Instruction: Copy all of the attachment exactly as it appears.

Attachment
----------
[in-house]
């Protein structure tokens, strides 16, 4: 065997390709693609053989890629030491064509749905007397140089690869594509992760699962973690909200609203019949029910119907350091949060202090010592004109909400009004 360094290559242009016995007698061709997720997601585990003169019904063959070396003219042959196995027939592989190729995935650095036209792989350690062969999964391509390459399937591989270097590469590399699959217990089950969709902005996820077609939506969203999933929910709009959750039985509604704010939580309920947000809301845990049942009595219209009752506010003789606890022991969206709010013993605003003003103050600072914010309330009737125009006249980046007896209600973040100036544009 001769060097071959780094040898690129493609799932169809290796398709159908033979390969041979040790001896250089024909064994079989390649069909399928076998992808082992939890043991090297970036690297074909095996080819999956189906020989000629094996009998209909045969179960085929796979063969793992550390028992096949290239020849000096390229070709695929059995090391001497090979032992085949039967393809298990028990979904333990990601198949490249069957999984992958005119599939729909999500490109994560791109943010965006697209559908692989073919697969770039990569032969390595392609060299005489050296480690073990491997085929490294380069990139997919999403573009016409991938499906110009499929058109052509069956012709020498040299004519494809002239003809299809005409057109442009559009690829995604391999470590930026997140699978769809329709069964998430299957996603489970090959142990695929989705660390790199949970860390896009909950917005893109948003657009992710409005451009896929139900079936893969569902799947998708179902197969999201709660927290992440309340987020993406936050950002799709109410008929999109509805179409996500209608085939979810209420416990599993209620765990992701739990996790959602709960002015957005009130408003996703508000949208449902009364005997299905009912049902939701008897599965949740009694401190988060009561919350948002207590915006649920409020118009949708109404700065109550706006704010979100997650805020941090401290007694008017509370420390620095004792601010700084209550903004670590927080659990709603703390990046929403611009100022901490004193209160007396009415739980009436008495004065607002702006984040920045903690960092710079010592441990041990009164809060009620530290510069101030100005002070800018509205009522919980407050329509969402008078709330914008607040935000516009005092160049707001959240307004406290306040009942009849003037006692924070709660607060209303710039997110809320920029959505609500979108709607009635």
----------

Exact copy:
[in-house]
């Protein structure tokens, strides 16, 4: 065997390709693609053989890629030491064509749905007397140089690869594509992760699962973690909200609203019949029910119907350091949060202090010592004109909400009004 360094290559242009016995007698061709997720997601585990003169019904063959070396003219042959196995027939592989190729995935650095036209792989350690062969999964391509390459399937591989270097590469590399699959217990089950969709902005996820077609939506969203999933929910709009959750039985509604704010939580309920947000809301845990049942009595219209009752506010003789606890022991969206709010013993605003003003103050600072914010309330009737125009006249980046007896209600973040100036544009 001769060097071959780094040898690129493609799932169809290796398709159908033979390969041979040790001896250089024909064994079989390649069909399928076998992808082992939890043991090297970036690297074909095996080819999956189906020989000629094996009998209909045969179960085929796979063969793992550390028992096949290239020849000096390229070709695929059995090391001497090979032992085949039967393809298990028990979904333990990601198949490249069957999984992958005119599939729909999500490109994560791109943010965006697209559908692989073919697969770039990569032969390595392609060299005489050296480690073990491997085929490294380069990139997919999403573009016409991938499906110009499929058109052509069956012709020498040299004519494809002239003809299809005409057109442009559009690829995604391999470590930026997140699978769809329709069964998430299957996603489970090959142990695929989705660390790199949970860390896009909950917005893109948003657009992710409005451009896929139900079936893969569902799947998708179902197969999201709660927290992440309340987020993406936050950002799709109410008929999109509805179409996500209608085939979810209420416990599993209620765990992701739990996790959602709960002015957005009130408003996703508000949208449902009364005997299905009912049902939701008897599965949740009694401190988060009561919350948002207590915006649920409020118009949708109404700065109550706006704010979100997650805020941090401290007694008017509370420390620095004792601010700084209550903004670590927080659990709603703390990046929403611009100022901490004193209160007396009415739980009436008495004065607002702006984040920045903690960092710079010592441990041990009164809060009620530290510069101030100005002070800018509205009522919980407050329509969402008078709330914008607040935000516009005092160049707001959240307004406290306040009942009849003037006692924070709660607060209303710039997110809320920029959505609500979108709607009635």